Project work Europe to Russia niche market for CF&S

By: | Issue #669 | at 10:00 AM | Channel(s): Project / Heavy Lift News  Maritime Project  

In April, logistics provider CF&S shipped fifty Sampo-Rosenlew harvesters from the manufacturer’s factory in Pori, Finland, to Shirvan, Azerbaijan. The job required that specialized trucks transport the harvesters to Paldiski, in Estonia, where they were loaded onto special rolling stock, owned by CF&S, then transported by rail to Shirvan.

For CF&S, this project was only the latest in a series of moves transporting oversized farm equipment to destinations in Central Asia: Tractors to Uzbekistan, combine harvesters to Kazakhstan, tractors to Turkmenistan. They underscore the Estonia-based transport and logistic group’s success in an unusual niche: project cargo from Europe to Russia as well as to some of the far-flung countries that made up the old Soviet Union.

“Our volume is quite significant,” said CF&S CEO Tiit Arus, in an email. “You could call us [the] service provider to Central Asia countries.”

Project cargo-related logistics now constitutes about 20% of the company’s revenue, which in 2017 totaled 49 million Euros. Founded in 1997, CF&S is now part of the Baltic Marine Logistics Group, which includes Hansa Shipping. Last year, the group turned in revenue of 143 million Euros.

CF&S is now part of the Baltic Marine Logistics Group, which includes Hansa Shipping.
CF&S is now part of the Baltic Marine Logistics Group, which includes Hansa Shipping.

According to Arus, CF&S began to service Central Asia about 15 years ago, but first, only with container transport. As the region began to develop, the logistics company started to transport oversized cargo, primarily agricultural, construction and mining equipment. CF&S has also transported brewery equipment to Uzbekistan, wind blades to Azerbaijan and wind generators to Kazakhstan.

In the beginning, CF&S transported its oversized cargo on standard 18-meters platforms. But as business developed, “we understood that a bigger amount of agricultural and construction machines can be carried more efficiently on 24-meters platforms,” said Arus. And, the longer platforms allow transport of bigger cargo.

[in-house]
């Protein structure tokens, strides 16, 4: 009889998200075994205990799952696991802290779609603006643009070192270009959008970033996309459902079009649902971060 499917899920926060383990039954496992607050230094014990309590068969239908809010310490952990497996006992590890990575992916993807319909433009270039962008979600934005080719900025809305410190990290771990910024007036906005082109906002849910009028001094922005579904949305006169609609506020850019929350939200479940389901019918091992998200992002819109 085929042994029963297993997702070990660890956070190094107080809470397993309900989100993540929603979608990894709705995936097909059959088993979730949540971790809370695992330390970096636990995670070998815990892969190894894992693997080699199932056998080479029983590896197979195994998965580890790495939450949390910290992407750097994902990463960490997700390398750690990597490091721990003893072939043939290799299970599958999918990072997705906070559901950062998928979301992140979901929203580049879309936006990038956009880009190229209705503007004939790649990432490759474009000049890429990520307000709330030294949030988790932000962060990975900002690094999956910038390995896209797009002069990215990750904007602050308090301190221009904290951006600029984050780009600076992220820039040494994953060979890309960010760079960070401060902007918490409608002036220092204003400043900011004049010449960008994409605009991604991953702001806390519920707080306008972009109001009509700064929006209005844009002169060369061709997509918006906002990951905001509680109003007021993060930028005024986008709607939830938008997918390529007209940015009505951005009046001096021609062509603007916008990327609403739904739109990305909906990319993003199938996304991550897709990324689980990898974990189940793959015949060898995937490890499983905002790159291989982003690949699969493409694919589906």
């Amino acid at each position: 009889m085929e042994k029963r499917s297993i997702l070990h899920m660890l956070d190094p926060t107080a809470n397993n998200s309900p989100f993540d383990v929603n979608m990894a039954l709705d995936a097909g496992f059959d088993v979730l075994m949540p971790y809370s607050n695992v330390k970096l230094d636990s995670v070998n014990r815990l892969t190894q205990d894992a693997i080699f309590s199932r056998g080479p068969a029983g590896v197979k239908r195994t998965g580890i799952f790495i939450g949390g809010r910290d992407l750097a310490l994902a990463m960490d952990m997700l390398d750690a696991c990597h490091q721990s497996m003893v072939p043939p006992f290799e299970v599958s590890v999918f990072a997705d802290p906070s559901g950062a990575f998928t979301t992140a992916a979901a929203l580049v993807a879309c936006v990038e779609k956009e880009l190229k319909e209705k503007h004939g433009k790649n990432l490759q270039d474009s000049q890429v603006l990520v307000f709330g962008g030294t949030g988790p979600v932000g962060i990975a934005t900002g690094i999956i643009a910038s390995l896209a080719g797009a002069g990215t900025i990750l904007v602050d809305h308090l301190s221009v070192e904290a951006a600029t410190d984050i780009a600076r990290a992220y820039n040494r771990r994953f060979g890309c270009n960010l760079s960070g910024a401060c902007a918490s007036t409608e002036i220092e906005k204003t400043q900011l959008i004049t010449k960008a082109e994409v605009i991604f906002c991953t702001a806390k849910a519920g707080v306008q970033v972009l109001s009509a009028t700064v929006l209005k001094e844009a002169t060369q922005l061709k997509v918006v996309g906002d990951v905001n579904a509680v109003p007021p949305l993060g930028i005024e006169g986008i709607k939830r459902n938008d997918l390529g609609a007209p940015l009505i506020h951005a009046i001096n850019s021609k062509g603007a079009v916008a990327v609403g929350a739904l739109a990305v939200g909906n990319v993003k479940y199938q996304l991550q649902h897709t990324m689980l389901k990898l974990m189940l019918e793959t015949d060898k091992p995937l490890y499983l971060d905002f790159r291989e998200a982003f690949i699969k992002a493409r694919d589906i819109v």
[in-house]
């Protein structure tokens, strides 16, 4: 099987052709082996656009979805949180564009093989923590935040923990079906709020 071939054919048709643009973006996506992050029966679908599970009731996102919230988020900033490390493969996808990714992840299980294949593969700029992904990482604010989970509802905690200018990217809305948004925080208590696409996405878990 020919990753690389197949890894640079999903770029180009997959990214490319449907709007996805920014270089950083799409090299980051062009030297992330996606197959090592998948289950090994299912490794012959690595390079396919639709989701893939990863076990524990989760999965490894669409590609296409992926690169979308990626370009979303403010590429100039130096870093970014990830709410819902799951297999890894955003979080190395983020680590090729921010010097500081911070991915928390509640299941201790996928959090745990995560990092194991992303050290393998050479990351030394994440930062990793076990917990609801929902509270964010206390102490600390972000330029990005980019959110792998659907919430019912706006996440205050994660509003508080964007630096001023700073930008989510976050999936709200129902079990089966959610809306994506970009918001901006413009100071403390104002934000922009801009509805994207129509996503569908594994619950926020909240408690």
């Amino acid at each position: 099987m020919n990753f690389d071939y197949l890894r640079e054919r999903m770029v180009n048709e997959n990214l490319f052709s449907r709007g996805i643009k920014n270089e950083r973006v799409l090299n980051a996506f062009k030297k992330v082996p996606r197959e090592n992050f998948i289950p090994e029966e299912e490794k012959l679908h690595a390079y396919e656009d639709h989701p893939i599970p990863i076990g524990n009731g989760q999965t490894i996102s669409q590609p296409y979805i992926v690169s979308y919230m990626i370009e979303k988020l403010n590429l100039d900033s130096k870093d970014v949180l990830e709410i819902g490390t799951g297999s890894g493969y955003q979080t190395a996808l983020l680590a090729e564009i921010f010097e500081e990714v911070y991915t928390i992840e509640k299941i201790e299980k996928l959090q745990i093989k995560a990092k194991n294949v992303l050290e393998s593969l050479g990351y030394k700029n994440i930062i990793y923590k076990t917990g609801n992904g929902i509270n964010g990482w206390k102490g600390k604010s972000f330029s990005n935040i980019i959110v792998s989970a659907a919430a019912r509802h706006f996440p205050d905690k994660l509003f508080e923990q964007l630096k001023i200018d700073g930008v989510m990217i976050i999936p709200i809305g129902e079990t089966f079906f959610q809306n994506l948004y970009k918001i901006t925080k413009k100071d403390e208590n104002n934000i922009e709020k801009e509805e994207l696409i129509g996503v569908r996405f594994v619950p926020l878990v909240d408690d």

In 2011, the company began to order the building of its own fleet of 24-meters platforms from various factories in Russia and Ukraine. Today, the company has 140 24-meters platforms, each capable of carrying 69 tons of cargo. That capacity would allow the company to ship “560 normal-sized tractors at once,” Arus said.

The Sampo tractors shipment demonstrates another aspect of transport CF&S believes to be advantageous: the use of Estonia’s Paldiski port as a transshipment center. Arus cited two main benefits of using the port: He called it the best ro-ro port in all three Baltic states, with regular service from ports in Germany, Belgium, Britain and elsewhere. It’s common for CF&S to receive oversized cargo via ships – either ro-ro or conventional—from countries where the equipment is manufactured and then transship them by rail to Central Asia and Russia.

Another advantage of Paldiski: CF&S can utilize Esteve Terminal, which is part of BMLG, and whose workers can load the railcars.

Sampo could have transported its tractors by rail all the way from Finland. However, it was less expensive to ship via Estonia, said the logistics provider, as Finland doesn’t allow private platforms.

“Transporting via Estonia is becoming more and more competitive compared to direct railage from Finland,” said CF&S sales director Daimar Truija, in a press release.

CF&S is part of several networks, including the WCA, Project Cargo Network and Multiport Ship Agencies Network.

According to Arus, “most of our customers are European freight forwarders, whom we have found through different networks, from exhibitions, online sales, etc.”

American Journal of Transportation